New study links daily vaping to higher quit-smoking rate. But not so fast ¦

By Gil Ross — Oct 15, 2014
A new study shows an association between intense e-cigarette users (vapers) and quitting smoking. But there are several caveats that should lend perspective to this good news: quitting at one point in time only, and no cause-and-effect established.

Vaper VapingA study done by two University of Massachusetts tobacco and nicotine experts, Lois Biener PhD and J. Lee Hargraves, PhD, shows a strong association between intense use of e-cigarettes (vaping) and point-abstinence from smoking (meaning quitting cigarettes at the one-time they were surveyed). Those using e-cigs daily for at least 30 days had about double the quit-rate of those using e-cigs less frequently, or not at all.

The authors surveyed 1300+ smokers in 2011 concerning their use of novel tobacco products, including e-cigarettes (which contain no tobacco). Then, earlier this year, they did follow-up surveys among the 695 respondents who agreed to answer further questions. They divided this group into three cohorts: intense vapers who used e-cigs daily for at least 30 days (23 percent or 160); intermittent users (29 percent or 202), and non-users (48 percent, or 334).

Their main conclusions were that the intense e-cig group had (using the most appropriate statistical analysis) a two-fold higher rate of tobacco abstinence as the other two groups. The intermittent and non-users had no increased quit rate.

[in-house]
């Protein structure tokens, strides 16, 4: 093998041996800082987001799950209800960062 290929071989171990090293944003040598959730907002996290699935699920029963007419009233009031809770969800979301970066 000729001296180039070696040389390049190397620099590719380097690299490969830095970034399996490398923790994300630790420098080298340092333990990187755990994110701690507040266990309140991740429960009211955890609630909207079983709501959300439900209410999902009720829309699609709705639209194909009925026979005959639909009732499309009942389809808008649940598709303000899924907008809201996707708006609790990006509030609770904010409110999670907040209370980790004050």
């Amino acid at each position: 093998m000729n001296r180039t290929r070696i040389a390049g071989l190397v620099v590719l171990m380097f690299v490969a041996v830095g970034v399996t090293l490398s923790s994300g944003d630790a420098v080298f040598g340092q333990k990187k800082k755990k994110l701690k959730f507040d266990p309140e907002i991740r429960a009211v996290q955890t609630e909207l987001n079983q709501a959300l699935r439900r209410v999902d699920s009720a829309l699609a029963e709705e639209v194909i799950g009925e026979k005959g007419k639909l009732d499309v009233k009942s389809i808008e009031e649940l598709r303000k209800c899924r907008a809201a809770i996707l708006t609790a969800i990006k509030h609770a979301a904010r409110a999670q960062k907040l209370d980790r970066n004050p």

ACSH s Dr. Gilbert Ross, who has been intensively following the literature on harm reduction, had this comment: Given the unethical and destructive tendencies of just about all of the so-called public health authorities to distort junk science studies and even their own data (referring here to the CDC) to impede truthful communication about harm reduction, it is so tempting here to do the same. But we devotees of truthful health communication must not fall into that end justifies the means trap, and this study is a good example. The authors used a statistical sleight-of-hand I m certain not intentionally, as the Glantz-Frieden anti-e-cig camp has often done to give the impression that *point cessation at the time of the follow-up survey was equivalent to actual quitting; it s not. And **that the daily-vapers had a six-fold higher quit rate. It was in fact a doubling of the non-user quit rate. Still, the bottom line is that smokers who wish to quit have found some success, at least in the short-term, while using e-cigarettes. I do believe that e-cigs are now and will even more so be a key part of the battle against deadly, toxic, addictive cigarettes.